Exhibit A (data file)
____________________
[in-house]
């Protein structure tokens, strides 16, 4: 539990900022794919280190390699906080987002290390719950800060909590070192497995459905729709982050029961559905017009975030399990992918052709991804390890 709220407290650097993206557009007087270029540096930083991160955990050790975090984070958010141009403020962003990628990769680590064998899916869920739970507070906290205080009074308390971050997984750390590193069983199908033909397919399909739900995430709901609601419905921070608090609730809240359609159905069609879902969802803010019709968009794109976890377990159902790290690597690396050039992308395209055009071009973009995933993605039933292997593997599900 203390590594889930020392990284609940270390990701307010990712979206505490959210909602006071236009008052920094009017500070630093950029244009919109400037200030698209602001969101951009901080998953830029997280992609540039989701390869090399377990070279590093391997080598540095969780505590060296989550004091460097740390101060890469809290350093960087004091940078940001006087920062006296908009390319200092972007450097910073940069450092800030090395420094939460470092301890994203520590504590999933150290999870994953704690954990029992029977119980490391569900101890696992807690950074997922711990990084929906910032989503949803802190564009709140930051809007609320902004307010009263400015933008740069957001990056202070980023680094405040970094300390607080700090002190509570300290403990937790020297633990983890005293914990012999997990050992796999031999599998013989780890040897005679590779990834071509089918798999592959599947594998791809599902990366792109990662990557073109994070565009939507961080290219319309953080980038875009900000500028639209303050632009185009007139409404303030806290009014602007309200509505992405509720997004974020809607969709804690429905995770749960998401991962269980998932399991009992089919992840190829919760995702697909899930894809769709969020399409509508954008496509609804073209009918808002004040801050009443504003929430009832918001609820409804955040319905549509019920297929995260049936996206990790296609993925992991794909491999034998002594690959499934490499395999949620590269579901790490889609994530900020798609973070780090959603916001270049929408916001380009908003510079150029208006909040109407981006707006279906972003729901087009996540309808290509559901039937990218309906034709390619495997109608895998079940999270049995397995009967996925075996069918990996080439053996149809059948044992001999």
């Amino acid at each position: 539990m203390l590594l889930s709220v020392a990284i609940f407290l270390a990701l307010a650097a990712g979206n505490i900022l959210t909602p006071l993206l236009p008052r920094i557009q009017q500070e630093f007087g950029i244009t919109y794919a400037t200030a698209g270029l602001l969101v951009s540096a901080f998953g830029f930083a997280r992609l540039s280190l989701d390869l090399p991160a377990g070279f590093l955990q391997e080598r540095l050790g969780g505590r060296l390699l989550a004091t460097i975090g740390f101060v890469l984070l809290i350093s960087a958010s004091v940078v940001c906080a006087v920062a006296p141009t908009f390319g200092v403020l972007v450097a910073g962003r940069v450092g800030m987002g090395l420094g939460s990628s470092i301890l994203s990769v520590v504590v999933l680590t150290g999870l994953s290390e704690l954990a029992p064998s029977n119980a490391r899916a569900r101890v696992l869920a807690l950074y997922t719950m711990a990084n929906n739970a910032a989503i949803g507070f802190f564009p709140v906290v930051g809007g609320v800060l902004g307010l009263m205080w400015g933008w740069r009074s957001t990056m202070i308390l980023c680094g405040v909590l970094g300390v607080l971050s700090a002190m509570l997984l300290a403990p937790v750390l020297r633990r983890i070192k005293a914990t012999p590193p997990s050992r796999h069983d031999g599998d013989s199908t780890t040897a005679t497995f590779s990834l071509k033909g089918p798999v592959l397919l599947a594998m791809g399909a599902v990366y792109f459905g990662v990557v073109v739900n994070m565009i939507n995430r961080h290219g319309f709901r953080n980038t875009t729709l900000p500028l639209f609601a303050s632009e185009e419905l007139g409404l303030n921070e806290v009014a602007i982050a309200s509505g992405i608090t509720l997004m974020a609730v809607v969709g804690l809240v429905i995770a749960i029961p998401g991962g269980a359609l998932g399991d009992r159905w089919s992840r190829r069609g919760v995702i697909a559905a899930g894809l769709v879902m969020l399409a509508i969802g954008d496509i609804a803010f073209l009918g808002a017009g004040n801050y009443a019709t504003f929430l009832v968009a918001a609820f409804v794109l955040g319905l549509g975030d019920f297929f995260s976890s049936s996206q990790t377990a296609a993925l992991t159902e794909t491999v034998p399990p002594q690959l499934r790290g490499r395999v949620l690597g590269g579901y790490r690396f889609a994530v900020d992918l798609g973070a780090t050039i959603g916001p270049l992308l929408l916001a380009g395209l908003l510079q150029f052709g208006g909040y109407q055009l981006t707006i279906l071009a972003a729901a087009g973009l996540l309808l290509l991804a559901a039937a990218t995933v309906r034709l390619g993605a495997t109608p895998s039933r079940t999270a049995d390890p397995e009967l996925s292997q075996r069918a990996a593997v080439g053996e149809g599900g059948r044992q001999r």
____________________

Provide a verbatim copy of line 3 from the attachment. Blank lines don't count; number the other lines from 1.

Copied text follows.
């Amino acid at each position: 539990m203390l590594l889930s709220v020392a990284i609940f407290l270390a990701l307010a650097a990712g979206n505490i900022l959210t909602p006071l993206l236009p008052r920094i557009q009017q500070e630093f007087g950029i244009t919109y794919a400037t200030a698209g270029l602001l969101v951009s540096a901080f998953g830029f930083a997280r992609l540039s280190l989701d390869l090399p991160a377990g070279f590093l955990q391997e080598r540095l050790g969780g505590r060296l390699l989550a004091t460097i975090g740390f101060v890469l984070l809290i350093s960087a958010s004091v940078v940001c906080a006087v920062a006296p141009t908009f390319g200092v403020l972007v450097a910073g962003r940069v450092g800030m987002g090395l420094g939460s990628s470092i301890l994203s990769v520590v504590v999933l680590t150290g999870l994953s290390e704690l954990a029992p064998s029977n119980a490391r899916a569900r101890v696992l869920a807690l950074y997922t719950m711990a990084n929906n739970a910032a989503i949803g507070f802190f564009p709140v906290v930051g809007g609320v800060l902004g307010l009263m205080w400015g933008w740069r009074s957001t990056m202070i308390l980023c680094g405040v909590l970094g300390v607080l971050s700090a002190m509570l997984l300290a403990p937790v750390l020297r633990r983890i070192k005293a914990t012999p590193p997990s050992r796999h069983d031999g599998d013989s199908t780890t040897a005679t497995f590779s990834l071509k033909g089918p798999v592959l397919l599947a594998m791809g399909a599902v990366y792109f459905g990662v990557v073109v739900n994070m565009i939507n995430r961080h290219g319309f709901r953080n980038t875009t729709l900000p500028l639209f609601a303050s632009e185009e419905l007139g409404l303030n921070e806290v009014a602007i982050a309200s509505g992405i608090t509720l997004m974020a609730v809607v969709g804690l809240v429905i995770a749960i029961p998401g991962g269980a359609l998932g399991d009992r159905w089919s992840r190829r069609g919760v995702i697909a559905a899930g894809l769709v879902m969020l399409a509508i969802g954008d496509i609804a803010f073209l009918g808002a017009g004040n801050y009443a019709t504003f929430l009832v968009a918001a609820f409804v794109l955040g319905l549509g975030d019920f297929f995260s976890s049936s996206q990790t377990a296609a993925l992991t159902e794909t491999v034998p399990p002594q690959l499934r790290g490499r395999v949620l690597g590269g579901y790490r690396f889609a994530v900020d992918l798609g973070a780090t050039i959603g916001p270049l992308l929408l916001a380009g395209l908003l510079q150029f052709g208006g909040y109407q055009l981006t707006i279906l071009a972003a729901a087009g973009l996540l309808l290509l991804a559901a039937a990218t995933v309906r034709l390619g993605a495997t109608p895998s039933r079940t999270a049995d390890p397995e009967l996925s292997q075996r069918a990996a593997v080439g053996e149809g599900g059948r044992q001999r």